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Reading Matters

Doug Wilhelm is a full-time writer and an independent publisher in Weybridge, Vemont. His newest book is the novel STREET OF STORYTELLERS (Rootstock, 2019). His 15 previous novels for young adults include THE REVEALERS (Farrar, Straus & Giroux, 2003), which has been the focus of reading-and-discussion projects in well over 1,000 middle schools.

Ten questions. Ten answers.

The teenager daughter of two friends actually read four (!) of my YA novels, and asked if she could send a few questions. I said, Sure. She sent 10. So here they are, with my answers:

1. What inspired you to write these books?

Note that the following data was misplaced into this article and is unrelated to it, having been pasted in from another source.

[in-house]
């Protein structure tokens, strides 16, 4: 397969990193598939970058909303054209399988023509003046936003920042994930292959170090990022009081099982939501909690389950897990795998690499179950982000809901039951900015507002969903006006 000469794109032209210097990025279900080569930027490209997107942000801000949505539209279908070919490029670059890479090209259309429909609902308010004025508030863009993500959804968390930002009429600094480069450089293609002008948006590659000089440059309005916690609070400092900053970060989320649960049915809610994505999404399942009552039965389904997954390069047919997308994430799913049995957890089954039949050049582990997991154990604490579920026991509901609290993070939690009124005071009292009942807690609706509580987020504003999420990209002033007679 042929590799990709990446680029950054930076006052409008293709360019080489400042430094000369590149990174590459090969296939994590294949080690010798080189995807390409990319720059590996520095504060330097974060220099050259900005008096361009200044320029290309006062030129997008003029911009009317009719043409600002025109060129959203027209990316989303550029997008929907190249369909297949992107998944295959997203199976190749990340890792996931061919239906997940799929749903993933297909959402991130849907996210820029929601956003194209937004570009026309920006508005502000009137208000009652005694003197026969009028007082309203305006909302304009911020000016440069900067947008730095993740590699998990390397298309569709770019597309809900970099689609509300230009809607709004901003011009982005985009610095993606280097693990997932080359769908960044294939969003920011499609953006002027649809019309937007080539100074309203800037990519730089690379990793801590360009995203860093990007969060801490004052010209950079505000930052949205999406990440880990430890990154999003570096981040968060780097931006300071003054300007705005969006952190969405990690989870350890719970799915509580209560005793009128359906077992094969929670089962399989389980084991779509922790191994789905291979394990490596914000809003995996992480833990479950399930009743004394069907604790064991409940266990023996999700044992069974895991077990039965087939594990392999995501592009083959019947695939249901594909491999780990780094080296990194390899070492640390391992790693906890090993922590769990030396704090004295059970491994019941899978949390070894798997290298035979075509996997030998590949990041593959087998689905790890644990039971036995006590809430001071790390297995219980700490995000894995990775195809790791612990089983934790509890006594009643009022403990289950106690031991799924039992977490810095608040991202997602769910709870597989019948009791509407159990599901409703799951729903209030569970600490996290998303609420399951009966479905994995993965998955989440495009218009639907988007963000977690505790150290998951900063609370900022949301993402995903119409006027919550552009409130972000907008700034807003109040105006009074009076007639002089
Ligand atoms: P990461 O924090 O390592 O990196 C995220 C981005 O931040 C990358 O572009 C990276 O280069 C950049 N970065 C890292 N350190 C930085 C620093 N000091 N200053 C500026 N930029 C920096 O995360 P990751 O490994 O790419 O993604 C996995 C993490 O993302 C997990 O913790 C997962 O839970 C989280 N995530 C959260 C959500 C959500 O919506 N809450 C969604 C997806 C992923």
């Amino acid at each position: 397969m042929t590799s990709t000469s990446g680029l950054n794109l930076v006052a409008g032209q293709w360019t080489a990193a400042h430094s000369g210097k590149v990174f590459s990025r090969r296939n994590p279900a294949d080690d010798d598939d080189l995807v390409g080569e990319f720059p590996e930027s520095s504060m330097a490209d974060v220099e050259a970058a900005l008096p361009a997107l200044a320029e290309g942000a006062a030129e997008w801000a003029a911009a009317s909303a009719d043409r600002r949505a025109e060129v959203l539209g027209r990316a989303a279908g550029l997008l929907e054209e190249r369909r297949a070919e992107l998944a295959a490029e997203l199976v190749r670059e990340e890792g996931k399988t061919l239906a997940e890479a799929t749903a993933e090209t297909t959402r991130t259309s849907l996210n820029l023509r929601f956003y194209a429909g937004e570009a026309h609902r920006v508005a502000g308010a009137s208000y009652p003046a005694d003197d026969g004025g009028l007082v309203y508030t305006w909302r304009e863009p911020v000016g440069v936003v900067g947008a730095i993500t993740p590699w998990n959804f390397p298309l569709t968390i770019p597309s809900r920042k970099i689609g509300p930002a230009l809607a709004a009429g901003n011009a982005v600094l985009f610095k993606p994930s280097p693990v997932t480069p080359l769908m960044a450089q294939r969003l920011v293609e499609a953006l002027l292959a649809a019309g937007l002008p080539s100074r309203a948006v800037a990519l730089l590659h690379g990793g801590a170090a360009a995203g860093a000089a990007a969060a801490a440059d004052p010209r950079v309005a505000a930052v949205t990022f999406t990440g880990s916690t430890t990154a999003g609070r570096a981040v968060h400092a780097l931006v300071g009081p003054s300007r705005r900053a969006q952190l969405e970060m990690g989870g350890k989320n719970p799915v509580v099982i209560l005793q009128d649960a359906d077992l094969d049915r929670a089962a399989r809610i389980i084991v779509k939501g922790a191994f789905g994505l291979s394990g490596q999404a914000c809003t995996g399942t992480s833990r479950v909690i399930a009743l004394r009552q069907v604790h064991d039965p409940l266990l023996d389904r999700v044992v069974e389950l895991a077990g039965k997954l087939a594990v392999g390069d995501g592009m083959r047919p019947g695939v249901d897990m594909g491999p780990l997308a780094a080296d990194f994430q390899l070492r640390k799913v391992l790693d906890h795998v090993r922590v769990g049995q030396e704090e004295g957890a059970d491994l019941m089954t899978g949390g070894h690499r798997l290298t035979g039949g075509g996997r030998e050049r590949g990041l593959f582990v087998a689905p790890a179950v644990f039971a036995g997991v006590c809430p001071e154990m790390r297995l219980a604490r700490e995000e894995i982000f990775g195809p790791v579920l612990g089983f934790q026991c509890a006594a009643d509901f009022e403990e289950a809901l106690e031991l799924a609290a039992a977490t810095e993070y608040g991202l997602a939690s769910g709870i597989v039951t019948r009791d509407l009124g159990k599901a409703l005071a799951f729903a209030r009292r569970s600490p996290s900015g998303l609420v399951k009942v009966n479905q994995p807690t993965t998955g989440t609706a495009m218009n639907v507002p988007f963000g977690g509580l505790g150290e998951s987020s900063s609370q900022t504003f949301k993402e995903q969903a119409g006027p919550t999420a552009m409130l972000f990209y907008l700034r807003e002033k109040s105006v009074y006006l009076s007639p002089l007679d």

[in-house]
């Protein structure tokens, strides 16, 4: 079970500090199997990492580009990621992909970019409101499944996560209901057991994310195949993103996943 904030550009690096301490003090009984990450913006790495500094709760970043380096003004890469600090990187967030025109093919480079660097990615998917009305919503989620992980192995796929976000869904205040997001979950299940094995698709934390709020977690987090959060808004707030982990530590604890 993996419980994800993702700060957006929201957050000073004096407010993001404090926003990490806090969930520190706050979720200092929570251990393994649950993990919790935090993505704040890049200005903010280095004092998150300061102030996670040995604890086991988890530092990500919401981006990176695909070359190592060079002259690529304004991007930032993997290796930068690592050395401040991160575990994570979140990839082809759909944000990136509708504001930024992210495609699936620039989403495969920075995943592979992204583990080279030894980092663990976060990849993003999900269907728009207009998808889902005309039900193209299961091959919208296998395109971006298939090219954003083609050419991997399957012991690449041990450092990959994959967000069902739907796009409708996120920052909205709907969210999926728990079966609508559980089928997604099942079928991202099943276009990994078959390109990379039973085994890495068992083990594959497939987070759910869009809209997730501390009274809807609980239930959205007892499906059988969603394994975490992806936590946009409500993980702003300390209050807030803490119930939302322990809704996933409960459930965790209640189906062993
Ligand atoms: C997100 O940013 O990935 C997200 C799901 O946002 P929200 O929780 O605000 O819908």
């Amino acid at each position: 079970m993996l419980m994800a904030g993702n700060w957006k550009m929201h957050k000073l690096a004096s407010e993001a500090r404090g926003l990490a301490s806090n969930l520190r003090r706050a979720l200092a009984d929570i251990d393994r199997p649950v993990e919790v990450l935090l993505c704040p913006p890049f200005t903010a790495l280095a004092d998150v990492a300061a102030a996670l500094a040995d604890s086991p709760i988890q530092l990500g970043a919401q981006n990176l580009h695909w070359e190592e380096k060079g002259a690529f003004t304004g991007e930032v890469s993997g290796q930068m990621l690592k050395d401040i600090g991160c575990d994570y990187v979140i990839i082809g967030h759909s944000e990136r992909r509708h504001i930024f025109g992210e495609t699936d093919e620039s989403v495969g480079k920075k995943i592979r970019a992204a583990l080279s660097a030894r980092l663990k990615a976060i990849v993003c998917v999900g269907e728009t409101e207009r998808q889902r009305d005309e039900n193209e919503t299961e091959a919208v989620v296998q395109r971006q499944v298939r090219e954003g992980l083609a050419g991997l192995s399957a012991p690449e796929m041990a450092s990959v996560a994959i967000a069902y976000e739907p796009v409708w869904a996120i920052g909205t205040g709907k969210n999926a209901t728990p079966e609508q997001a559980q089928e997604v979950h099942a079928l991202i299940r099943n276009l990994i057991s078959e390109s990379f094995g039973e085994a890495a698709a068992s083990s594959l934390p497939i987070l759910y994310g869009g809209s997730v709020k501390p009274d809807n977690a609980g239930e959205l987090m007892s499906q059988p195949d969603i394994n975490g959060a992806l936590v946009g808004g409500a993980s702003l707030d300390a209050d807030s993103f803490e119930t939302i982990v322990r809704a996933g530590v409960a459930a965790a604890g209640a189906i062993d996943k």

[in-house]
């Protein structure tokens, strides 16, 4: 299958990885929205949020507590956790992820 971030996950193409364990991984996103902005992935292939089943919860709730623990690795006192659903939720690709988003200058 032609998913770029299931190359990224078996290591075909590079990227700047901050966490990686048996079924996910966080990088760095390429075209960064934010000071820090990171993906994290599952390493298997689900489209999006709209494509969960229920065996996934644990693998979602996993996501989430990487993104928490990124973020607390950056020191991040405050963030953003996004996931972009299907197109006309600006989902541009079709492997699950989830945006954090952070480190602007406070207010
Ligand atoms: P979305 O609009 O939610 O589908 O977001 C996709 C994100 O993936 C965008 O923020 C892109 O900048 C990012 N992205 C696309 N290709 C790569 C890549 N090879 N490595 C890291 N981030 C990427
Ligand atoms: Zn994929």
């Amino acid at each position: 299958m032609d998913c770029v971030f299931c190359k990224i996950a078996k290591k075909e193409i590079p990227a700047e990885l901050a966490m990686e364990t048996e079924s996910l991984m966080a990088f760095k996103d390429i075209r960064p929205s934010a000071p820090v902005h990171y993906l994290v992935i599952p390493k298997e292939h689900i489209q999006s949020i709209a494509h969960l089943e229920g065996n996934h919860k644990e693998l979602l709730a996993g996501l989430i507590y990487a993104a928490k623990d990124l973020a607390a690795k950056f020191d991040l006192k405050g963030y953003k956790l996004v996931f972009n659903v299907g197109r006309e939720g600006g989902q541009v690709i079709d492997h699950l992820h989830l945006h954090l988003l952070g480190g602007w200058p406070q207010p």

I'm generally inspired by real kids, by the things they share with me and the things they deal with.

Growing up isn't easy, and the middle-school years can be the most challenging, confusing time of all. This is the period of developing, through all the turbulence and intensity, from children into young adults. A very large part of our attitudes, our values, our sense of ourselves and how (or if) we can fit in, what we hope to do and to be, are formed during these years. So I'm inspired by the challenge of writing meaningful, suspenseful stories that connect with this time in people’s lives.

2. Why did you decide to write books for children my age?